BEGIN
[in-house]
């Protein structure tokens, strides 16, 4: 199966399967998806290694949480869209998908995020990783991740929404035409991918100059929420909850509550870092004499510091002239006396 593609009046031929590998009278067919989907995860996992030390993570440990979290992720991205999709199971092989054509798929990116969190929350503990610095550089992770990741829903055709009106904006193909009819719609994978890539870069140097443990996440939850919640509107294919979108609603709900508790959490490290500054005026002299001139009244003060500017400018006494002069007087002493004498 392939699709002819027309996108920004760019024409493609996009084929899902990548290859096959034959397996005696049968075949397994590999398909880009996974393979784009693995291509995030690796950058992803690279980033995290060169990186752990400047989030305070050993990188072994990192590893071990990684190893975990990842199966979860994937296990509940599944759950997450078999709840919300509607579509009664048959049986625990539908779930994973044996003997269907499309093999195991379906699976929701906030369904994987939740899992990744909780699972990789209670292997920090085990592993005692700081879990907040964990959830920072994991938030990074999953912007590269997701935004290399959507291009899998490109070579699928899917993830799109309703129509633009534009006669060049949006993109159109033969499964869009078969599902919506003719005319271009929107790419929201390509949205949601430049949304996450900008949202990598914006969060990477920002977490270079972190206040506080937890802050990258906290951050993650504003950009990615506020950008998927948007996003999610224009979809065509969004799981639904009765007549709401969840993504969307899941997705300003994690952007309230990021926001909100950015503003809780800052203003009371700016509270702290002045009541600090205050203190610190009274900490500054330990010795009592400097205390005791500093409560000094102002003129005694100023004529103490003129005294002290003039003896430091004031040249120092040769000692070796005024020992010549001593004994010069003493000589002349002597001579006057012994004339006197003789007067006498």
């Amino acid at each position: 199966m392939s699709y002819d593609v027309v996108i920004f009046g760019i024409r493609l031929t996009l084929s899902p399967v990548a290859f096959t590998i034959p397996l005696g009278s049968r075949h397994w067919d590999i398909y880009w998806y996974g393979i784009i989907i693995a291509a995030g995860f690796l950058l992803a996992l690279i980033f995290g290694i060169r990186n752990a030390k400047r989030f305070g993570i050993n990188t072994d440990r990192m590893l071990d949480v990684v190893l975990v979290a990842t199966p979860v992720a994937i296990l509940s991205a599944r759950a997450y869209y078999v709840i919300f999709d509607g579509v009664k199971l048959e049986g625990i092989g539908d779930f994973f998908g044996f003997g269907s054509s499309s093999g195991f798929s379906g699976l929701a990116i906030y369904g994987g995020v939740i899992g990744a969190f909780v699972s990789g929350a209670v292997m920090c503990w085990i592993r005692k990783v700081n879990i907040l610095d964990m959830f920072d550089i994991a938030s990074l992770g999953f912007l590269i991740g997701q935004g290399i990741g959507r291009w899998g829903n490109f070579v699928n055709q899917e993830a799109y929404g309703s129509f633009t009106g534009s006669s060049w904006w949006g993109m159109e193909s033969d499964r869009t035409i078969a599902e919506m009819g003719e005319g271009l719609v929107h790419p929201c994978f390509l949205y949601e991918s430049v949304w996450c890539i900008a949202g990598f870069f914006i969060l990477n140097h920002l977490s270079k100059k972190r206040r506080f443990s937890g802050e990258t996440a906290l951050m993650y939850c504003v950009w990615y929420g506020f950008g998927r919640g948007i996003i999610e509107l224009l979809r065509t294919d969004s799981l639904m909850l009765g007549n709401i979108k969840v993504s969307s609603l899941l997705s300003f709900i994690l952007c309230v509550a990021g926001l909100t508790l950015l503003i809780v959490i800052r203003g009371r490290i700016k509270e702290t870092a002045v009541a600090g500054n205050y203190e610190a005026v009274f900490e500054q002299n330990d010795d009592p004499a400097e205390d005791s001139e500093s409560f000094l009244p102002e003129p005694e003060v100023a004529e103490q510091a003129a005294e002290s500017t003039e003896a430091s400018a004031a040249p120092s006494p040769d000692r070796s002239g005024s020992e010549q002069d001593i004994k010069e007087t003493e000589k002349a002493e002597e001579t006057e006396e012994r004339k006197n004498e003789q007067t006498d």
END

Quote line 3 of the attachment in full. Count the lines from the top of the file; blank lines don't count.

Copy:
């Amino acid at each position: 199966m392939s699709y002819d593609v027309v996108i920004f009046g760019i024409r493609l031929t996009l084929s899902p399967v990548a290859f096959t590998i034959p397996l005696g009278s049968r075949h397994w067919d590999i398909y880009w998806y996974g393979i784009i989907i693995a291509a995030g995860f690796l950058l992803a996992l690279i980033f995290g290694i060169r990186n752990a030390k400047r989030f305070g993570i050993n990188t072994d440990r990192m590893l071990d949480v990684v190893l975990v979290a990842t199966p979860v992720a994937i296990l509940s991205a599944r759950a997450y869209y078999v709840i919300f999709d509607g579509v009664k199971l048959e049986g625990i092989g539908d779930f994973f998908g044996f003997g269907s054509s499309s093999g195991f798929s379906g699976l929701a990116i906030y369904g994987g995020v939740i899992g990744a969190f909780v699972s990789g929350a209670v292997m920090c503990w085990i592993r005692k990783v700081n879990i907040l610095d964990m959830f920072d550089i994991a938030s990074l992770g999953f912007l590269i991740g997701q935004g290399i990741g959507r291009w899998g829903n490109f070579v699928n055709q899917e993830a799109y929404g309703s129509f633009t009106g534009s006669s060049w904006w949006g993109m159109e193909s033969d499964r869009t035409i078969a599902e919506m009819g003719e005319g271009l719609v929107h790419p929201c994978f390509l949205y949601e991918s430049v949304w996450c890539i900008a949202g990598f870069f914006i969060l990477n140097h920002l977490s270079k100059k972190r206040r506080f443990s937890g802050e990258t996440a906290l951050m993650y939850c504003v950009w990615y929420g506020f950008g998927r919640g948007i996003i999610e509107l224009l979809r065509t294919d969004s799981l639904m909850l009765g007549n709401i979108k969840v993504s969307s609603l899941l997705s300003f709900i994690l952007c309230v509550a990021g926001l909100t508790l950015l503003i809780v959490i800052r203003g009371r490290i700016k509270e702290t870092a002045v009541a600090g500054n205050y203190e610190a005026v009274f900490e500054q002299n330990d010795d009592p004499a400097e205390d005791s001139e500093s409560f000094l009244p102002e003129p005694e003060v100023a004529e103490q510091a003129a005294e002290s500017t003039e003896a430091s400018a004031a040249p120092s006494p040769d000692r070796s002239g005024s020992e010549q002069d001593i004994k010069e007087t003493e000589k002349a002493e002597e001579t006057e006396e012994r004339k006197n004498e003789q007067t006498d």